Cases of incest in Kaptembwa worrying stakeholders

Corporal Beth Kamau (left) a police officer attached to the Gender desk at Kaptembwa police station shares her experience at a community forum. Looking on, Commisioner Wilkister Vera (Right) and the Chair of Kaptembwa Community Policing Committee James Nyamweya.Photo: George Ngesa
Corporal Beth Kamau (left) a police officer attached to the Gender desk at Kaptembwa police station shares her experience at a community forum. Looking on, Commisioner Wilkister Vera (Right) and the Chair of Kaptembwa Community Policing Committee James Nyamweya.Photo: George Ngesa

It is the responsibility of parents to provide and protect their children among other responsibilities. It is therefore expected that a parent should shield his or her child from any possible danger if it is within his or her powers.

It is however sad to note that some parents are capable of putting their children in harms way. That is the experience of three girls from Kaptembwa, Nakuru town in Nakuru County.

When their mother got a job opportunity in Trans Nzoia county, she went with her two youngest sons and left her three girls with their father. This is expected to be normal because after all he is also their parent. The girls aged 14,13 and 8 years respectively shared a one-roomed house with their father as their mother tried to make ends meet.

Unfortunately, the father decided to do the unthinkable. For three months, from January 2017, the father defiled his daughters one after the other. The family shared the same room with two beds; one for the father and one for the girls. The room has no enough furniture so they had to seat on bed while eating.

Once they were done and the girls had gone to sleep, the father would pick one girl and defile then return her to bed. He would then pick the second one or even a third one and do the same.

Turning point

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The letter written by the eldest of the three daughters pleading with the father to stop defiling them.

This happened repeatedly until the eldest daughter was fed up. She wrote a heart breaking letter and gave it to their neighbor to take to the police. The letter which was written in Kiswahili read in part….“Father we plead with you to listen to our cry, we plead with you to stop destroying my sisters and I. We plead with you to stop your bad habit or else we will call our mother to report you or we will run away from home. We plead with you in the name of Jesus Christ……”

This letter was presented to Kaptembwa police station at the Gender Desk.

The police in charge of the Gender Desk, Corporal Beth Kamau took the children to Nairobi Women’s Hospital where they were treated and an arrest warrant issued for the man.

The girls are now in foster care and have been admitted in a different school. The eldest is a Kenya Certificate of Primary Education (KCPE) candidate.

“I have been following the case to ensure that the girls get justice they deserve. Unfortunately their father ran away and we have not been able to arrest him. I however promise that I will not rest until we get him and put him behind bars.

This case is however not unique in Kaptembwa. Defilement, incest, rape and gang rape is very common in the area and sadly the cases are increasing as the days go by.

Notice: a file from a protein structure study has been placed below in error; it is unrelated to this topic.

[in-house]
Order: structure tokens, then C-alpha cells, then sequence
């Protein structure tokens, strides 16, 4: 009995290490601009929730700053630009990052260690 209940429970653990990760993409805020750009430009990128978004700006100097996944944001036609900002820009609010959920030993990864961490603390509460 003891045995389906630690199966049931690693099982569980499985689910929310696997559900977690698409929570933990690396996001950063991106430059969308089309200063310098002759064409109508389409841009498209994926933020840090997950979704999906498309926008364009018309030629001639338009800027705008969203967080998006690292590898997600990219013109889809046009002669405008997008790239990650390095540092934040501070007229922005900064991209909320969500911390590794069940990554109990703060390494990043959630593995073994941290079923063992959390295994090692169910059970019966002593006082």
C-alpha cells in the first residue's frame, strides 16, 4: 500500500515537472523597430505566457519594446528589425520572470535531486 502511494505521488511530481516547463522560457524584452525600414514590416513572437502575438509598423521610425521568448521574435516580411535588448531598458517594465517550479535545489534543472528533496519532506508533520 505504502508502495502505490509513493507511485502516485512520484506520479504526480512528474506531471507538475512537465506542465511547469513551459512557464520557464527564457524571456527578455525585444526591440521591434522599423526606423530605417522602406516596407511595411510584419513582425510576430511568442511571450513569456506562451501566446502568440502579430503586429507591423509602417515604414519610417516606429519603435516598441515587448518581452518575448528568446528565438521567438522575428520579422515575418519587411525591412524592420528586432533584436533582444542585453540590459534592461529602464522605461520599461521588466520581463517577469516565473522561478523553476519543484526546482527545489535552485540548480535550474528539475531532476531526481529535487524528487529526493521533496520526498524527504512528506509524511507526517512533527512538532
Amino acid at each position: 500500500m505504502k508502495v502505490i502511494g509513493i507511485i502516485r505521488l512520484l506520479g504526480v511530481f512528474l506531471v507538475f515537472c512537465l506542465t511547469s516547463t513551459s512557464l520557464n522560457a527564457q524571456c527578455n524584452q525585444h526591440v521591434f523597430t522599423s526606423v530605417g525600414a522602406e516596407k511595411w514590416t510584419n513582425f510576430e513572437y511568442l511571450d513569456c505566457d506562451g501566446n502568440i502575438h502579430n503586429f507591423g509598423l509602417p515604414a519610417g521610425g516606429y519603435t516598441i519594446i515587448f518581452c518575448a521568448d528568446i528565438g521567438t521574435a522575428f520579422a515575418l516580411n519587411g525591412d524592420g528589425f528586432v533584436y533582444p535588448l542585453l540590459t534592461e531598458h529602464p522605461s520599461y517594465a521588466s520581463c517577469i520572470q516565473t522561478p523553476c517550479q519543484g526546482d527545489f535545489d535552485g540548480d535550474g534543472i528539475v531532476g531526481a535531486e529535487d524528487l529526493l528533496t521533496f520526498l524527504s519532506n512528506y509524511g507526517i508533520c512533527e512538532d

According to Corporal Kamau, they receive about five incest cases per day which is very worrying.

“Kaptembwa Police Station is in a slum with high rates of unemployment which leads to idleness and crime, illiteracy levels are very high, drugs and alcohol abuse, prostitution and child neglect,” she said adding that these factors have contributed greatly to the high number of Violence Against Women and Girls (VAWG) and general crime.

Corp. Kamau further explains that poverty which has led to families sharing a single room has also contributed greatly to sexual  activities and exposing children in the process.

Challenges

While addressing a community forum organized by Jamii Thabiti in partnership with AWC, the OCS Kaptembwa Police Station, Jane Thuita mentioned that they face many challenges trying to solve crime in the area.

“Solving VAWG cases is very complicated because of their sensitive nature. Many cases go unreported and some people also report to the area chief instead of police. Some cases also die along the way because witnesses disappear.” She said.

VAWG cases are also a challenge because like most parts of  Kenya, Nakuru has no rescue centers where they can keep the victim safe as the case continues. “At times the victims and witnesses are forced to relocate due to threats from the perpetrators then we are left with no witnesses.”

Corp. Beth also emphasizes that witness disappearance is a big challenge citing a VAWG case where most witnesses can not be traced and so she is the only remaining witness with a doctor.

James Nyamweya , the chair of Community Policing Committee-Kaptembwa, also shared how they have been working closely with the police to reduce the crime rate in the slum. Ratemo shared with the forum some of the cases they have been able to report to the police which would have otherwise go unreported. One of the cases is that of a 16 year old girl from Naivasha who was invited to Nakuru by the boyfriend. He later took her out at night and abandoned her in the streets. She tried to get help from  a bobaboda operator who took her to a place where she was gang raped by six men.

The lady was rescued by a member of Kaptembwa CPC who called other members and they took the lady to Nairobi Women’s Hospital .They then reported the matter to the police.

In order to reduce, and possibly end VAWG in Kaptembwa, Jamii Thabiti in Partnership with AWC  , Kaptembwa Police Station and Kaptembwa CPC formed a sub-committee which will work together to achieve this.

The sub-sub committee which represents the wards will then report their activities to the main committee and the police.